15. 15.
    Wood SN. Fast stable restricted maximum likelihood and marginal likelihood estimation of semiparametric generalized linear models. J Royal Stat Soc (B). 2011;73(1):3–36.CrossRefGoogle Scholar
  16. 16.
    Staras SA, Flanders WD, Dollard SC, Pass RF, McGowan JE Jr, Cannon MJ. Influence of sexual activity on cytomegalovirus seroprevalence in the United States, 1988-1994. Sex Transm Dis. 2008;35(5):472–9.CrossRefPubMedGoogle Scholar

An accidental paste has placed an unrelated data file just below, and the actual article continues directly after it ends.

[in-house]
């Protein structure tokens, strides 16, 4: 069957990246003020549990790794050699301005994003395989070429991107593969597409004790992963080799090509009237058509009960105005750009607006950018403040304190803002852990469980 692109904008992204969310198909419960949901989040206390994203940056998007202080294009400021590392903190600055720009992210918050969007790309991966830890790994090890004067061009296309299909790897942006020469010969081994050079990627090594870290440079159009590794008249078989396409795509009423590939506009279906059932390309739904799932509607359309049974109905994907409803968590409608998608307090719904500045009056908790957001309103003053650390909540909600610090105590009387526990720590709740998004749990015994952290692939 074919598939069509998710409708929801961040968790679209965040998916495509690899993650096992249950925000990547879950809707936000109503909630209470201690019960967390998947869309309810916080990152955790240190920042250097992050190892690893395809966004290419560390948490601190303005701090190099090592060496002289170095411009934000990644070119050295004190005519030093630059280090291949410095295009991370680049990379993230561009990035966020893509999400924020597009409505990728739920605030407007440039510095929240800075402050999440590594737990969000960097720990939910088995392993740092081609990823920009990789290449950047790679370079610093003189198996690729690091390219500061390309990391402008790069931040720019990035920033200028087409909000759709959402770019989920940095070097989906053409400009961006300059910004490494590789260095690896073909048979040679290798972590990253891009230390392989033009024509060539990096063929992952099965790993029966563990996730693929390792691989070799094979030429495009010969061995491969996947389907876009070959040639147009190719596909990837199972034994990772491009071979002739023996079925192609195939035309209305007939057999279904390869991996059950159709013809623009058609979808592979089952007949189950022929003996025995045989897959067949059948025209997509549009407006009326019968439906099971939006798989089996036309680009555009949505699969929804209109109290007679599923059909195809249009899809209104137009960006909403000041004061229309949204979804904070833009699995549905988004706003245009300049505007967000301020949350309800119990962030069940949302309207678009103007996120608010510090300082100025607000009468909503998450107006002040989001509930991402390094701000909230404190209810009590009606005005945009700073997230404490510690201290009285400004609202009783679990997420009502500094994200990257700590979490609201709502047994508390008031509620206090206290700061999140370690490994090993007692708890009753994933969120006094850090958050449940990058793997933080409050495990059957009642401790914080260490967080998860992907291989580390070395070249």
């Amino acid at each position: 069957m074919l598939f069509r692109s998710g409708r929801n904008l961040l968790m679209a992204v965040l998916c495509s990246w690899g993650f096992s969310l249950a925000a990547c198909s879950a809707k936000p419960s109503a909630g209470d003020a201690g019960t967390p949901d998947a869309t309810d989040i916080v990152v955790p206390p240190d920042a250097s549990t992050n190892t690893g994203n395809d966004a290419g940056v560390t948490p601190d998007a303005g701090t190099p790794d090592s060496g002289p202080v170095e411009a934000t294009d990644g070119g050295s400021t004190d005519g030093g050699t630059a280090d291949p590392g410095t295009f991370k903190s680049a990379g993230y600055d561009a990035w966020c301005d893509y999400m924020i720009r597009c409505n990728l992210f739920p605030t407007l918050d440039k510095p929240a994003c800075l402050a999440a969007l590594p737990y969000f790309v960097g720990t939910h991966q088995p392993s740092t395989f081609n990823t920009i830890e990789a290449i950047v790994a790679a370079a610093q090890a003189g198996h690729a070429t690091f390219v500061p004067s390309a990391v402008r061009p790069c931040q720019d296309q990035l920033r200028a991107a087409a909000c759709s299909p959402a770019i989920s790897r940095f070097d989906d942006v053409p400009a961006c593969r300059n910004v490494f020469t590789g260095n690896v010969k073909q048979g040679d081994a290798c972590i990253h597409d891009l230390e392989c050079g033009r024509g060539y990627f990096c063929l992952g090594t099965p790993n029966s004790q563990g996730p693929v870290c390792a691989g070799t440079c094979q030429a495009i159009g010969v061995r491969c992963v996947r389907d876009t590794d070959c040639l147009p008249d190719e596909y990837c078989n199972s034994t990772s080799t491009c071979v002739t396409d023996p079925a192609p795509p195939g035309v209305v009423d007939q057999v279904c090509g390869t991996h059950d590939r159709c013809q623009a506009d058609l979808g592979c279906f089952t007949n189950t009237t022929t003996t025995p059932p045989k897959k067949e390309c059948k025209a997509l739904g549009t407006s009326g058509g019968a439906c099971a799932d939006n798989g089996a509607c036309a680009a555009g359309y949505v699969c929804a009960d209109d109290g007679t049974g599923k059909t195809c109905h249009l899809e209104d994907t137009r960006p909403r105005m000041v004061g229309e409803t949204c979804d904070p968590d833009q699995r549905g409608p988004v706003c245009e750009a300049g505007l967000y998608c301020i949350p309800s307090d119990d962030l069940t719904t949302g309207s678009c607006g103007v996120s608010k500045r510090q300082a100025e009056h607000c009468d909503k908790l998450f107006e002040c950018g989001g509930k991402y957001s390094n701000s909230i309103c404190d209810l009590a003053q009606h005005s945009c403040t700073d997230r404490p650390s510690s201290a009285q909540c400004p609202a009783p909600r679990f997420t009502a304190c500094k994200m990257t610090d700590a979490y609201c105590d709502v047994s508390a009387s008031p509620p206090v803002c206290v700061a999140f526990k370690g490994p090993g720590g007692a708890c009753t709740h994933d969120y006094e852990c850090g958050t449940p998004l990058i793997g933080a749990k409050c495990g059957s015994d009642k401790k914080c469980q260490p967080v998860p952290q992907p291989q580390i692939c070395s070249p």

Copyright information

© W. Montague Cobb-NMA Health Institute 2017

Authors and Affiliations

  1. 1.Department of MedicineDuke UniversityDurhamUSA
  2. 2.Department of PediatricsDuke UniversityDurhamUSA
  3. 3.Global Health InstituteDuke UniversityDurhamUSA
  4. 4.Nicholas School of the EnvironmentDuke UniversityDurhamUSA
  5. 5.Human Vaccine InstituteDuke UniversityDurhamUSA
  6. 6.Department of Obstetrics and GynecologyDuke UniversityDurhamUSA
  7. 7.Department of MedicineUniversity of WisconsinMadisonUSA

Personalised recommendations